Sunday, September 20, 2009
Great-horned Owl Early Morning Arrival, Northern Red-tailed Hawk, Ducks Released
( Photo: Baby mergansers when they were admitted in June. Now grown, they have been released. See release photos and story below.)
(Photo: This Great-horned Owl admitted early a.m. after he was found on the side of a road. He has quite a headache,and a broken wing but is improving rapidly.)
My doorbell was ringing very early the other morning. I sprang from bed to find a citizen at the door. He found a Great-horned Owl on the side of the road and didn't know what else to do so he put it in his trunk and raced to REGI. Since I live on the property I am often jarred awake by ringing phones or doorbells for an emergency that occurs WAY out of normal hours. That was the situation with this Great-horned Owl.
The owl was unconscious when found and remained so for most of the day but has made a remarkable recovery thus far. Often owls with head injuries such as this owl has have vision problems even after recovery. This owl however has good pupil reaction in both eyes. He is also regaining his stamina quickly.
A few hours later a beautiful Red-tailed Hawk was admitted from the Mosinee, WI area.
( Photo: Red-tailed Hawk admitted from Mosinee, Wi with a wing injury of undetermined cause.)
As you can tell from his photo, this red-tailed hawk is intelligent and displays amazing curiosity about "us". The photo was taken minutes after he arrived at REGI. You notice there is no fear in this lovely face. His feather coloration, size and behavior tell us he is most likely from the far north. Where he was hatched there are more animals than people. While he knows all about four legged and winged predators he has no idea what people are all about. Not being aware of, or afraid of people can be a real problem for many northern species including Rough-legged Hawks and Snowy Owls. In their curiosity about us they are often injured or get too close to those that might cause them harm.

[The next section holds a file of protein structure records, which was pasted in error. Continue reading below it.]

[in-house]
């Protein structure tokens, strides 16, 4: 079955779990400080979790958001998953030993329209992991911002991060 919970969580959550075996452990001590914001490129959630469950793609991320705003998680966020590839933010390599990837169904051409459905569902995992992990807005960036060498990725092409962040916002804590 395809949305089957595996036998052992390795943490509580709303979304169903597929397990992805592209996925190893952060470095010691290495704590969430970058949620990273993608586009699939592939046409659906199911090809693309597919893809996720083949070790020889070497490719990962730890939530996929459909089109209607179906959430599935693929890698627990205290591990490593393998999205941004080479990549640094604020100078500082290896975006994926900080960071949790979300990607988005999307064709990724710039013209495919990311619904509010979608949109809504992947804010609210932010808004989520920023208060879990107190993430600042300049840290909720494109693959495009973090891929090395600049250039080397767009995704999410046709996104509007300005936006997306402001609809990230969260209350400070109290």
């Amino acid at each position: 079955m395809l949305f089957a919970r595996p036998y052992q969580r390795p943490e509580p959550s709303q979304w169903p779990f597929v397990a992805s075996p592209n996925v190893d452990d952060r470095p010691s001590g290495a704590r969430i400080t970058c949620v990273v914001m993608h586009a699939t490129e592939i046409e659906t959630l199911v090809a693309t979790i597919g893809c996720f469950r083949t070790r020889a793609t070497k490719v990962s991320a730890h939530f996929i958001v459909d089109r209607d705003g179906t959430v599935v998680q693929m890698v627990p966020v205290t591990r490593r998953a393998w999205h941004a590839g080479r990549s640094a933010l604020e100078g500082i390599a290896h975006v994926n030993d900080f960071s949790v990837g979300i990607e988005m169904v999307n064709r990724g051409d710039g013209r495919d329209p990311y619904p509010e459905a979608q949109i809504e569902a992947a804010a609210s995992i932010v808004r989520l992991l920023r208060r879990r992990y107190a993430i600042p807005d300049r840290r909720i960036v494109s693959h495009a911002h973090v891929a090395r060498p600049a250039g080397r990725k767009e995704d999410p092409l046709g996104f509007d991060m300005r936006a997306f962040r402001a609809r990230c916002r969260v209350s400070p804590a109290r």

Our former ducklings are all grown now and were released. It was great to see them go off on their own after all these months of care. They have spent the past 6 weeks in a pond/lagoon area away from humans with their foster parents.
We were the last people they wanted to be with and that is exactly the way we wanted it to be before they are released. Rearing wild animals that have a hunting season on them makes contact with humans a dangerous thing. After their initial baby stage we limit contact quickly so they do not have a disadvantage once released. Enjoy the photos of the Mergansers, Wood Ducks and Mallards as they were released. They took off flying so fast, getting any photos was a challenge, but here are some so you can share our joy of seeing them finally in the wild.
( Photo: Our former ducklings, now grown ducks about to be released. A quick photo with the camera venturing a peek into their box shows Mergansers, Wood Ducks and Mallards just seconds before the box was opened.)
( Photo: Look at those strong wing beats as our ducks take their place in the wild world. They have been with us for several months being reared by foster parents in a pond area.)
( Photo: Some of the ducks as they settled to the water after release. )
( Photo: This great photo was taken by REGI's Katie Farvour. She got the water coming off the head and "duck tail" of one of our young mergansers. Check out that cool beak shape. Perfect for catching fish and other invertebrates.)
Have a great tomorrow everyone,
Marge Gibson © 2009